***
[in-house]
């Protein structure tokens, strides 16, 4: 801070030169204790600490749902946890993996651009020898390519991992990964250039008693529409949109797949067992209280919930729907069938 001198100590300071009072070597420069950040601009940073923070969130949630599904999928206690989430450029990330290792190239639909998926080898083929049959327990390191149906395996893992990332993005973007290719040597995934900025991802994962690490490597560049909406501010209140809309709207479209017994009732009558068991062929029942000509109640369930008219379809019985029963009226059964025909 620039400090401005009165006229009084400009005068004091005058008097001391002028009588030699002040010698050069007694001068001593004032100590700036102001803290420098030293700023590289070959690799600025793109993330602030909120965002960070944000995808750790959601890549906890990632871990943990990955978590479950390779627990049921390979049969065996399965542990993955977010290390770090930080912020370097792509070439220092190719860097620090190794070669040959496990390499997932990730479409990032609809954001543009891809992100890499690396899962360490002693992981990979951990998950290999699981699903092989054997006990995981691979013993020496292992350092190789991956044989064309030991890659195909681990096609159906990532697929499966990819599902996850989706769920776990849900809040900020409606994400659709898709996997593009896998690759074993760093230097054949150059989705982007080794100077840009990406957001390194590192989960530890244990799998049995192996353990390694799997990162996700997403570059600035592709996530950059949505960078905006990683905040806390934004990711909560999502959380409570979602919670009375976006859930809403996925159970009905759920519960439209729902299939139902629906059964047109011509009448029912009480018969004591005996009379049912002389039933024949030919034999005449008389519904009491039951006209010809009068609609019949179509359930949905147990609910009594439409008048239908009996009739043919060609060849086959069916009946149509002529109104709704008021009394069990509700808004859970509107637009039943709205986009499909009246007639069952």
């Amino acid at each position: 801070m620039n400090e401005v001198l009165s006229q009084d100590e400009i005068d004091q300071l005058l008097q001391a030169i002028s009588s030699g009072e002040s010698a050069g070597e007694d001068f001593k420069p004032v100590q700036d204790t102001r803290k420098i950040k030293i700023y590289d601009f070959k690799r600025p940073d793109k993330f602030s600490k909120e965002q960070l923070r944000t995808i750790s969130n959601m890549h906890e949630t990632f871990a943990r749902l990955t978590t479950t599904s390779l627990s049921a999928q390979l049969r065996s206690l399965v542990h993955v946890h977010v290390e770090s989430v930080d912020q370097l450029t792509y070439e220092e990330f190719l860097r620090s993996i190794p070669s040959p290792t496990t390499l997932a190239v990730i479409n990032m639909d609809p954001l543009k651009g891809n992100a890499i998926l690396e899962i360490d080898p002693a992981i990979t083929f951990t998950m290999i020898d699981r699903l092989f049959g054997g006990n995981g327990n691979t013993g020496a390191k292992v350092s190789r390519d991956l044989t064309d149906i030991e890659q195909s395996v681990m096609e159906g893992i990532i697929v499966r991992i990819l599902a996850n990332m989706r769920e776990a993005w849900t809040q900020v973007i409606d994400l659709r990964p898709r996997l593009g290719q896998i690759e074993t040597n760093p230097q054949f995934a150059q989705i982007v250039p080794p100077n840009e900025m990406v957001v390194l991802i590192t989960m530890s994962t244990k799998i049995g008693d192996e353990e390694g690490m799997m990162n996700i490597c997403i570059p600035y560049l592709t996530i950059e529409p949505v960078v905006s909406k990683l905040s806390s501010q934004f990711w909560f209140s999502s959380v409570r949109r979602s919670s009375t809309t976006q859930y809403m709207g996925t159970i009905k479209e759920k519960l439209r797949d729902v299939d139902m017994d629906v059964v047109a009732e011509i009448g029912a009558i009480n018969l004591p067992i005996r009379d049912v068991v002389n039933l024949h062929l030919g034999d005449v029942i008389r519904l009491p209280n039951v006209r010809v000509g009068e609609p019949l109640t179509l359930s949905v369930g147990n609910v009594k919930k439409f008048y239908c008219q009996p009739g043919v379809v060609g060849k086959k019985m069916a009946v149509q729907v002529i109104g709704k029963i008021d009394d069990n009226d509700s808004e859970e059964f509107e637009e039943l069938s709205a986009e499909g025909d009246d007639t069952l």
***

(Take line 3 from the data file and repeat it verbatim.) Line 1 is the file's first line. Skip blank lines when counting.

């Amino acid at each position: 801070m620039n400090e401005v001198l009165s006229q009084d100590e400009i005068d004091q300071l005058l008097q001391a030169i002028s009588s030699g009072e002040s010698a050069g070597e007694d001068f001593k420069p004032v100590q700036d204790t102001r803290k420098i950040k030293i700023y590289d601009f070959k690799r600025p940073d793109k993330f602030s600490k909120e965002q960070l923070r944000t995808i750790s969130n959601m890549h906890e949630t990632f871990a943990r749902l990955t978590t479950t599904s390779l627990s049921a999928q390979l049969r065996s206690l399965v542990h993955v946890h977010v290390e770090s989430v930080d912020q370097l450029t792509y070439e220092e990330f190719l860097r620090s993996i190794p070669s040959p290792t496990t390499l997932a190239v990730i479409n990032m639909d609809p954001l543009k651009g891809n992100a890499i998926l690396e899962i360490d080898p002693a992981i990979t083929f951990t998950m290999i020898d699981r699903l092989f049959g054997g006990n995981g327990n691979t013993g020496a390191k292992v350092s190789r390519d991956l044989t064309d149906i030991e890659q195909s395996v681990m096609e159906g893992i990532i697929v499966r991992i990819l599902a996850n990332m989706r769920e776990a993005w849900t809040q900020v973007i409606d994400l659709r990964p898709r996997l593009g290719q896998i690759e074993t040597n760093p230097q054949f995934a150059q989705i982007v250039p080794p100077n840009e900025m990406v957001v390194l991802i590192t989960m530890s994962t244990k799998i049995g008693d192996e353990e390694g690490m799997m990162n996700i490597c997403i570059p600035y560049l592709t996530i950059e529409p949505v960078v905006s909406k990683l905040s806390s501010q934004f990711w909560f209140s999502s959380v409570r949109r979602s919670s009375t809309t976006q859930y809403m709207g996925t159970i009905k479209e759920k519960l439209r797949d729902v299939d139902m017994d629906v059964v047109a009732e011509i009448g029912a009558i009480n018969l004591p067992i005996r009379d049912v068991v002389n039933l024949h062929l030919g034999d005449v029942i008389r519904l009491p209280n039951v006209r010809v000509g009068e609609p019949l109640t179509l359930s949905v369930g147990n609910v009594k919930k439409f008048y239908c008219q009996p009739g043919v379809v060609g060849k086959k019985m069916a009946v149509q729907v002529i109104g709704k029963i008021d009394d069990n009226d509700s808004e859970e059964f509107e637009e039943l069938s709205a986009e499909g025909d009246d007639t069952l």